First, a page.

The second and last meeting of the 320th Student Assembly senate witnessed the debate and approval of nearly all Executive and Review Board nominations.
The senate also passed the His Holiness at the College Act, which funds a visit by the Dalai Lama, and the 2012 Closing of Session Act.
Brett Prestia ’14 was unanimously approved as secretary of finance. Prestia has served as the class of 2014 treasurer for two years and as treasurer of the Delta Phi fraternity.
“I think I’m qualified for the job,” Prestia said. “I’m like a Lannister, if you watch Game of Thrones.”
The senate also approved Stacey LaRiviere ’14 as secretary of public affairs. LaRiviere previously served as undersecretary of public affairs in Richmond and led the Road to Richmond program this past year.
“I’m really, really excited for public affairs this year,” LaRiviere said. “I really want to increase the relationships students have with the Richmond legislators. … I think public affairs is moving in a wonderful direction.”
Ben Migdol ’13 was unanimously approved as secretary of college policy.
“It’s a big year with a lot of important things going on in a lot of different areas, and I’m pretty familiar with most of these concerns,” Migdol said.
The senate unanimously approved Emily Wade ’15 as secretary of student rights. Wade served as a senator this past year.
“I had the extreme fortune of working with Emily over the last year on the Policy Committee,” Dallen McNerney ’14 said. “She is very well prepared for next year. I think she is a fantastic choice.”
Neal Chabra ’14 was unanimously approved as secretary of diversity initiatives.
“I would like to strive to continue the efforts of this year’s secretary, Brianna May, to further integrate the campus improving the cosponsoring of events and other events sponsored by the SA and other multicultural organizations,” Chabra said.
The senate approved McNerney as secretary of student life. McNerney served as a senator for the past two years and acted as chair of the Senate Policy Committee in the previous year.
“I couldn’t think of anybody better for this position other than Dallen,” Noah Kim ’13 said. “I think Dallen is uniquely equipped to do an amazing job.”
Three students, acting under the secretary of public affairs, will oversee major areas in which students are politically involved. SA President Curt Mills ’13 said the change was made in an effort to streamline the new administration and its duties.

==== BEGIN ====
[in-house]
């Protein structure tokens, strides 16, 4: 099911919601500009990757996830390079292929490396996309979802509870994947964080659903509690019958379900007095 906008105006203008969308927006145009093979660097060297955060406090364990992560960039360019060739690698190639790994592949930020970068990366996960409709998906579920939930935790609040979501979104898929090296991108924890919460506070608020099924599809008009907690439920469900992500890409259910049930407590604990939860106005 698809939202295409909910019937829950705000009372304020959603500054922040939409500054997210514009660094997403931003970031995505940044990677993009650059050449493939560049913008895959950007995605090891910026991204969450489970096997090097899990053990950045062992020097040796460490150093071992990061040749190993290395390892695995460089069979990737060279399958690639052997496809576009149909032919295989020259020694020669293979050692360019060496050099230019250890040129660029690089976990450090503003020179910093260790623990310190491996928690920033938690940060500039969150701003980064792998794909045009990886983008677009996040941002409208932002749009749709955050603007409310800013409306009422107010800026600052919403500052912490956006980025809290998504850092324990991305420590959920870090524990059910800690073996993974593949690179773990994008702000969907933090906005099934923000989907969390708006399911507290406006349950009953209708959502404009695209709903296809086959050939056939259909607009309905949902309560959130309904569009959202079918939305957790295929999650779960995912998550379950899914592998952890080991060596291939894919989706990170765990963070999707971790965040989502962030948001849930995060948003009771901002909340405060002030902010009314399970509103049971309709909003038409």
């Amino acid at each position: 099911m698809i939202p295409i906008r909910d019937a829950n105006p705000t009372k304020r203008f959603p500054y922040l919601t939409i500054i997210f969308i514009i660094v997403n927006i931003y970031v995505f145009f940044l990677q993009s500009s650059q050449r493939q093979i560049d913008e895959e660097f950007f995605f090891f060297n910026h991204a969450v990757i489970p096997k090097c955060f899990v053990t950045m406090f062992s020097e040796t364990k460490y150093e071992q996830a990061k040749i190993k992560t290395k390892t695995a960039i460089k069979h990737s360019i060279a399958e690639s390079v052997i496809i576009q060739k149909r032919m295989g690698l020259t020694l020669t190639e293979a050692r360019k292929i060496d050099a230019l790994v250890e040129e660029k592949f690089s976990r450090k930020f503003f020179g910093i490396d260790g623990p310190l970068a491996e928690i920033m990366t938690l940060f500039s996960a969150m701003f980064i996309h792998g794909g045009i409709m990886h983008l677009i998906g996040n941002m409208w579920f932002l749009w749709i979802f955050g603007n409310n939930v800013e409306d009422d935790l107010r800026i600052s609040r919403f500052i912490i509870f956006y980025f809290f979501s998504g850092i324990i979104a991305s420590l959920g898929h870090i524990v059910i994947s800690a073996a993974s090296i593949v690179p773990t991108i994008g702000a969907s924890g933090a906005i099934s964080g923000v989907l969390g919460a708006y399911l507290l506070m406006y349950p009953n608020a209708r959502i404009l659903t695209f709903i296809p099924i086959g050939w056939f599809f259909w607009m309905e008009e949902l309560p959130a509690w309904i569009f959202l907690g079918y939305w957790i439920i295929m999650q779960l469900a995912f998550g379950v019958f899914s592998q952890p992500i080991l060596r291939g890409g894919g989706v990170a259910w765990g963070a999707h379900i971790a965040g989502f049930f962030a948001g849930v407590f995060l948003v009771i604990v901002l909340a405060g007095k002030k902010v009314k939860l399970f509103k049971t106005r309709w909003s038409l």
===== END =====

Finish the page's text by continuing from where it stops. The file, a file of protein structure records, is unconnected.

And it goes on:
The senate approved Scott Caravello ’15 as director of public affairs in Williamsburg, and unanimously approved Keenan Kelley ’14 as director of public affairs in Richmond and Jill Olszewski ’12 as director of public affairs in Washington, D.C.
L’Allegro Smith ’15 and Dan Casey ’14 were also unanimously approved at the meeting as undersecretaries of public affairs to Richmond.
The senate approved Director of Voter Registration Zach Woodward ‘14 for a second year in at the position.
“[This year] we were able, for the first time ever, to get a freshman in every freshman hall working to register their fellow residents,” Woodward said.
The senate did not approve Felix Schapiro ’15 as undersecretary of voter registration, viewing the appointment as a conflict of interest due to Schapiro’s previous consideration of a Williamsburg City Council candidacy and the possibility of his pursuing this campaign again in the future, according to Senator Danielle Waltrip ’14.
The senate unanimously approved Kylee Ponder ’11 M.Ed. ’13 and Drew Chlan ’13 as undersecretaries of public affairs to the Board of Visitors. Scott Hardy J.D. ’13 was unanimously approved as chairman of the review board.
“I think a law student would be particularly good for this review committee,” Mills said.
The review board handles conflicts and issues between different branches of student government in addition to issues that occur during the elections process. The senate also approved David Wasserstein ’14, Alex Costa ’13, Natalie Roberts ’15 and Christina Larson ’14 as justices of the review board.
Midway through the approval process, Sen. Mark Hubor ’12 lectured the senate on their lack of discussion of the nominees.
“I think passing these people through with no senator interest is kind of ludicrous,” Hubor said.
The Sen. also heard an appeal by representatives of the Mason School of Business which asked for $4,000 to fund an annual international student organization event. Following debate, the senate allocated $2,500 to the organization of the event in a vote of nine to five.
Kim, acting as a representative from the Honor Council Review Committee, spoke on the various initiatives and changes the committee has put forth and then listened to feedback from members of the senate.
The senate’s unanimous approval of the His Holiness at the College Act resulted in the allocation of $3,500 from the Student Activities and Events Fund and also promised the future allocation of $26,500 from the fund this summer since it has been replenished with next year’s student activities fees.
“I think that this is exactly the kind of programming this College needs to engage in,” Sen. Ishan Bardhan ’13 said. “The only thing I’ve ever associated the SA with is free massage chairs in Swem. We are going to be very visible in this whole process. … [The Dalai Lama] is the single coolest person.”
The senate’s last piece of business for the year, the 2012 Closing of Session Act, formerly closed the 319th Senate and carried over four pieces of business from the last session. These included the Economic and WSJ Act, the HPV Vaccination Subsidization Act, the Quarter Machine Act and the SA Presidential Runoff Act.